The second confrontation with the authorities happened soon after the 1952 revolution that brought the three officers in power and that ended the monarchy that had ruled Egypt for 150 years earlier. Specifically, in 1954, the new president, Gamal Abdel Nasser, is appearing to be a charismatic, powerful figure, attracting millions of followers. He’s giving a speech in Alexandria, and there is a failed attempt at his life, and the Muslim Brotherhood were accused of masterminding the attack. Up to that time, it was the only remaining political organization allowed to function after the military junta had basically banned all other political parties.
In ’54, it was time for the Brotherhood itself to be banned. Starting a ferocious campaign against the leaders and the rank-and-file of the organization, the organization itself was declared illegal, and its members were rounded up, and its assets were confiscated. They were sent to prison in thousands, thousands and thousands of people sent to prison for years on end.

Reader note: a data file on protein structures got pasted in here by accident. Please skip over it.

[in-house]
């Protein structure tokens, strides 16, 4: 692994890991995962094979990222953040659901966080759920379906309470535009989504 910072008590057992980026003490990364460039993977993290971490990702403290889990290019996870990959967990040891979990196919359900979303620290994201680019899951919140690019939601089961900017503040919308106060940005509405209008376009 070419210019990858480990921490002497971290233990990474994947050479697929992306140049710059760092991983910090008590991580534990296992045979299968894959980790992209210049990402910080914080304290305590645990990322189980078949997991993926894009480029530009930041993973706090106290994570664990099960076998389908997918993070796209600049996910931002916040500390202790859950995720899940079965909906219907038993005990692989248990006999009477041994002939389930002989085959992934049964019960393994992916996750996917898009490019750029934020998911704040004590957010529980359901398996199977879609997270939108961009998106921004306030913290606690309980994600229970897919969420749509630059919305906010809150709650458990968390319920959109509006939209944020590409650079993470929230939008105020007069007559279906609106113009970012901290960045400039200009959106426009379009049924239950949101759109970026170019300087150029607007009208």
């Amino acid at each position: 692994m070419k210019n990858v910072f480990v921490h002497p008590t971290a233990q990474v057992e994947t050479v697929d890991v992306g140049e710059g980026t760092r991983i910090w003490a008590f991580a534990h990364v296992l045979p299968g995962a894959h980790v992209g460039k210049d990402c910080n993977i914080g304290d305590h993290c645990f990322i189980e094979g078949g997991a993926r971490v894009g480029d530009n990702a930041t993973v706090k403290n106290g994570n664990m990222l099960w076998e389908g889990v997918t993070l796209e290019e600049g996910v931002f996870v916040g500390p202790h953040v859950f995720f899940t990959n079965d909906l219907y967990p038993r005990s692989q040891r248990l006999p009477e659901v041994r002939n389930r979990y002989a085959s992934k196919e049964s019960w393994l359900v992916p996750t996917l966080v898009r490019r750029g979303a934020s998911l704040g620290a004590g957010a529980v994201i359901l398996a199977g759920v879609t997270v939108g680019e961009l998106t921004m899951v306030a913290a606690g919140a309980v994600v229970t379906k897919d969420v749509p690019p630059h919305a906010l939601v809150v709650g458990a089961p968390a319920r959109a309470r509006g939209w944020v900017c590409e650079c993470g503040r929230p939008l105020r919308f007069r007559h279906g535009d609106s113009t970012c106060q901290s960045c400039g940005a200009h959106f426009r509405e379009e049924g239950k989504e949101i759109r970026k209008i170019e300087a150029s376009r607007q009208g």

That continued throughout the Nasser regime in different waves of arrests, and it culminated in a very serious, yet another confrontation in the mid-’60s, when one of the most important intellectual figures of the organization, Sayyid Qutb, who himself had been arrested earlier in 1963, was spending years in prison.
In prison he started to contemplate what had befallen his organization, and the result is a very harsh assessment of the regime and an assessment that left very little room for compromise. In a sense, it’s a book written about Egypt and about the Egyptian situation from the gallows, so it’s a very dark image of who these people are that are arresting us, who these people are who are torturing us, who these people are who are humiliating us beyond belief.